Across Southeast Asia, huge areas of land are now closer to sea level than previously realised. Information from a new study using advanced satellite imagery, highlights millions of people will face the risks of flooding.
Low-lying countries like Thailand, Indonesia, Vietnam and the Philippines are vulnerable to sea level rise. These countries have land prone to sinking due to subsidence. This means that people in these countries will face extreme sea level events that will progressively get worse every year. The cause of this worsening weather is due to climate change.
Previous data was inaccurate
A lack of accuracy in satellite radar data that measures land elevation levels has inaccurately reduced past coastal flood risk assessments and projections.
However, Dutch based research institute Deltares has recently performed the first global elevation model with a more accurate picture. Deltares obtained the more accurate picture from new satellite Light Detection and Ranging (LiDAR) data.
Dr Aljosja Hooijer is the co-author of the report prepared by Deltares. Hooijer explains that the “Most existing elevation models for the region, and indeed globally, were based on radar data which cannot fully penetrate vegetation and therefore yield a land elevation that is often too high by one or several metres.” The report made in late June, was published in the Nature Communications journal.
Dr Hooijer told news media house CNA, “If the assumed land elevation is too high, the resulting calculated flood risk is too low.”
In Indonesia, the land area below 2m detected by LiDAR is more than 14 times than previous data. Previous information came from the Shuttle Radar Topography Mission (SRTM) data which is more commonly used.
The amount of land below 2m in Thailand detected by LiDAR is about five times SRTM estimates. In the Philippines, it’s seven times more than SRTM estimates.
The figures can vary
The researchers stressed that at a local level, these figures can vary. Planning officials can only reduce flooding risks with more precise data in hand.
The burden of current coastal flood risk and future rise in sea levels is disproportionate in tropical regions, especially Asia. This is according to the researchers at Deltares.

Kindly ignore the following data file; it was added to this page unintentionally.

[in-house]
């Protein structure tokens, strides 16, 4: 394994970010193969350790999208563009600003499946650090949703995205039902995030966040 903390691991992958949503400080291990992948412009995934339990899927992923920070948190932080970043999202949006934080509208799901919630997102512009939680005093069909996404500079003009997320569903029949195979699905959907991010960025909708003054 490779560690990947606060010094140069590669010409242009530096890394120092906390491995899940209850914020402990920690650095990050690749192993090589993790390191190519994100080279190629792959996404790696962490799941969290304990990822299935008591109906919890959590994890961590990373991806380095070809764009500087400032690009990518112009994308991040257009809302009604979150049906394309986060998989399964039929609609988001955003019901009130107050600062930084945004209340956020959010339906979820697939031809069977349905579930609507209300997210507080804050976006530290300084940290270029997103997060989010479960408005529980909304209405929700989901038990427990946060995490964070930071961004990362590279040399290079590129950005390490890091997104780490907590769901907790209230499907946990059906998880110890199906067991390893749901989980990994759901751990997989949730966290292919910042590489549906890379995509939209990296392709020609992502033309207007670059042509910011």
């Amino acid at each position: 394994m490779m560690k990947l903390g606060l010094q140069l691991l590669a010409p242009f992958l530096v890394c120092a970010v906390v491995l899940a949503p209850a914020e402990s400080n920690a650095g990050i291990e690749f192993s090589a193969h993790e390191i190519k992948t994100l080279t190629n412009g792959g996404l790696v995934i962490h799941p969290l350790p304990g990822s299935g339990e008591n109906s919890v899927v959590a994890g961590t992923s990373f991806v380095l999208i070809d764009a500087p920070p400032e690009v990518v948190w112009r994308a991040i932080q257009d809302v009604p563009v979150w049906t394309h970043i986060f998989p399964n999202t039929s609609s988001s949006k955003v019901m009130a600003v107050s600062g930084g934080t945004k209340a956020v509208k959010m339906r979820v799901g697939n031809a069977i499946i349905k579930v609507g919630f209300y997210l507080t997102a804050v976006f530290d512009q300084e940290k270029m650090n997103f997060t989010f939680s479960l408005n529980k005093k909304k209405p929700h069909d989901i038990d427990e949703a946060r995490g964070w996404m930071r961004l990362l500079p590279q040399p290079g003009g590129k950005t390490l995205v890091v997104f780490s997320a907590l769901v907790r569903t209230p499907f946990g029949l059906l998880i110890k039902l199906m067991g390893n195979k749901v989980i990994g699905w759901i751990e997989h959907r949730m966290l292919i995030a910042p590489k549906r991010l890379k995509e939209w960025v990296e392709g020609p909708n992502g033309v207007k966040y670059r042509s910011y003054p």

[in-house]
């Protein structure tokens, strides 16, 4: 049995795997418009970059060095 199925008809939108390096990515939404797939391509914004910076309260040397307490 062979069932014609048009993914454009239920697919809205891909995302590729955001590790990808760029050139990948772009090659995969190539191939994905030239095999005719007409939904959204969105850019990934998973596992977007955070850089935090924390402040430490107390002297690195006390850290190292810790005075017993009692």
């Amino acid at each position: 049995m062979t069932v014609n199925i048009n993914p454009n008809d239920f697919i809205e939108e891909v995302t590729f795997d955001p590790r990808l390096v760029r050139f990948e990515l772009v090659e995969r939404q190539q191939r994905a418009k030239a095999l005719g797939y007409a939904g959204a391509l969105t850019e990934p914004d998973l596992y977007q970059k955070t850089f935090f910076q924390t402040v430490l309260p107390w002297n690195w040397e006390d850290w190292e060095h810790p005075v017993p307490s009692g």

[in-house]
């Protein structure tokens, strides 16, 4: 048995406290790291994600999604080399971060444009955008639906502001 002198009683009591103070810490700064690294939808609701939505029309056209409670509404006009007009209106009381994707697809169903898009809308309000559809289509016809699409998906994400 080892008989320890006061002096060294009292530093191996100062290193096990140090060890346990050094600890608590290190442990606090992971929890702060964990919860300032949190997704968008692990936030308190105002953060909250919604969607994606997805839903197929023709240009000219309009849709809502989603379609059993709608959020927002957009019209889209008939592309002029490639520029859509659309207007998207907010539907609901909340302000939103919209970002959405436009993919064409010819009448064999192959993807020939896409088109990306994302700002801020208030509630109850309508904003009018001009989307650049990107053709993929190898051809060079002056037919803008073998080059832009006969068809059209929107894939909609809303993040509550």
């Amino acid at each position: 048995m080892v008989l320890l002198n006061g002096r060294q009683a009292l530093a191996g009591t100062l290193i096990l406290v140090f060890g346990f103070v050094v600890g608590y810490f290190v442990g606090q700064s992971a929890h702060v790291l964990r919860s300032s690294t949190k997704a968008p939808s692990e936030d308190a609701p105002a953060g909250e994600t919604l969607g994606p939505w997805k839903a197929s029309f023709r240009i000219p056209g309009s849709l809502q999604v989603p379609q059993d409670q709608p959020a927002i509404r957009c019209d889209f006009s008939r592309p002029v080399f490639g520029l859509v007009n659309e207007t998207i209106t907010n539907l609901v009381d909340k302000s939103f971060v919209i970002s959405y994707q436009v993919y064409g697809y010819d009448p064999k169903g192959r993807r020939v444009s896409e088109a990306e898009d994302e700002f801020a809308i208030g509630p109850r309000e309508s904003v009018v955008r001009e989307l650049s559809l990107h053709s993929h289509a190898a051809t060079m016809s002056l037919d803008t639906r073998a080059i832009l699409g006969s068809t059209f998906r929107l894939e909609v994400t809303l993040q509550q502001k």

The Deltares study estimates areas below 2m above sea level is home to nearly 157 million people in tropical Asia. It predicts severe impacts in these low-lying areas. If sea levels rise in the coming decades, as they have been forecasted, this number would increase significantly.
Projection of extreme global flooding
The Intergovernmental Panel for Climate Change projects a rise of 0.8m in sea level, possibly by 2100. By the end of the century, extreme flooding events which happen once a century could occur every year.
Densely populated areas of major deltas will be under water, should there be a sea level rise of 1m. It is possible where the rise in sea level will pose a high risk of permanent flooding for some 129 million globally.
Dr Hooijer said “We knew the numbers would be high, as we see flooded and nearly flooded land along many coastlines. But to find two-thirds of the lands and people most at risk in developing tropical countries was more than we expected.”
Large numbers for Asia
Hooijer continued, saying, “The numbers for Asia are especially large. It could be said that half the global coastal flooding problem is in tropical Asia alone – a bit more by population, less by area.”
According to a forecast in the study, by 2100, a scenario with a 1m rise in sea level would affect 3 main countries. These countries are Vietnam (nearly 38 million people), Thailand (23 million), and Indonesia (28 million). People in these 3 countries would be living in zones at high risk of frequent coastal flooding if the 1m sea level rise occurs. This is a 21 percent increase in comparison to current day figures.
The estimate figures do not take into account any growth of population or movement of people towards coastal areas. According to Dr Hooijer, this makes those estimates conservative. He said “Many scientists believe coastal populations will keep increasing.”
7th July 2021 23:00
This article brought to you by Legacy Times 传城时代